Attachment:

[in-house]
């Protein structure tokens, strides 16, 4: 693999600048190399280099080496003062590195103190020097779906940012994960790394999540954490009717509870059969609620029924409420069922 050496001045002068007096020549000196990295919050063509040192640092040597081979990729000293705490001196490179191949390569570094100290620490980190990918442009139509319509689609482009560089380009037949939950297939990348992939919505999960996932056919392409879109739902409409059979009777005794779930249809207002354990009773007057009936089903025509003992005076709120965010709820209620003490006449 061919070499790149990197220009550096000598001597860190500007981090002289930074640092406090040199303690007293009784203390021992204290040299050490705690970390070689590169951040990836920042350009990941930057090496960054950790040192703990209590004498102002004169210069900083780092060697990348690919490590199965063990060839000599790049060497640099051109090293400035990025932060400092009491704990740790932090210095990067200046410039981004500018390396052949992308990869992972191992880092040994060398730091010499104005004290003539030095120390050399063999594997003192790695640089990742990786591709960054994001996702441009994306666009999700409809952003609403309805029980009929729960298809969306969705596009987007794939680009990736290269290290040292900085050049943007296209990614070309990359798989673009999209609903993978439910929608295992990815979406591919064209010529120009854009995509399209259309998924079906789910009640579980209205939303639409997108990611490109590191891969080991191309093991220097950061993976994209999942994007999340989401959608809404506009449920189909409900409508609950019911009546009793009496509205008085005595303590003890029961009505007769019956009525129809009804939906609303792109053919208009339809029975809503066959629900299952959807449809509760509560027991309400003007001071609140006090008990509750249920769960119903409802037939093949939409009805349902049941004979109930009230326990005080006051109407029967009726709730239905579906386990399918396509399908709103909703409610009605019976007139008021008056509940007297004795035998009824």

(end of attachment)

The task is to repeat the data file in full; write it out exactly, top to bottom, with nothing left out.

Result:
[in-house]
């Protein structure tokens, strides 16, 4: 693999600048190399280099080496003062590195103190020097779906940012994960790394999540954490009717509870059969609620029924409420069922 050496001045002068007096020549000196990295919050063509040192640092040597081979990729000293705490001196490179191949390569570094100290620490980190990918442009139509319509689609482009560089380009037949939950297939990348992939919505999960996932056919392409879109739902409409059979009777005794779930249809207002354990009773007057009936089903025509003992005076709120965010709820209620003490006449 061919070499790149990197220009550096000598001597860190500007981090002289930074640092406090040199303690007293009784203390021992204290040299050490705690970390070689590169951040990836920042350009990941930057090496960054950790040192703990209590004498102002004169210069900083780092060697990348690919490590199965063990060839000599790049060497640099051109090293400035990025932060400092009491704990740790932090210095990067200046410039981004500018390396052949992308990869992972191992880092040994060398730091010499104005004290003539030095120390050399063999594997003192790695640089990742990786591709960054994001996702441009994306666009999700409809952003609403309805029980009929729960298809969306969705596009987007794939680009990736290269290290040292900085050049943007296209990614070309990359798989673009999209609903993978439910929608295992990815979406591919064209010529120009854009995509399209259309998924079906789910009640579980209205939303639409997108990611490109590191891969080991191309093991220097950061993976994209999942994007999340989401959608809404506009449920189909409900409508609950019911009546009793009496509205008085005595303590003890029961009505007769019956009525129809009804939906609303792109053919208009339809029975809503066959629900299952959807449809509760509560027991309400003007001071609140006090008990509750249920769960119903409802037939093949939409009805349902049941004979109930009230326990005080006051109407029967009726709730239905579906386990399918396509399908709103909703409610009605019976007139008021008056509940007297004795035998009824």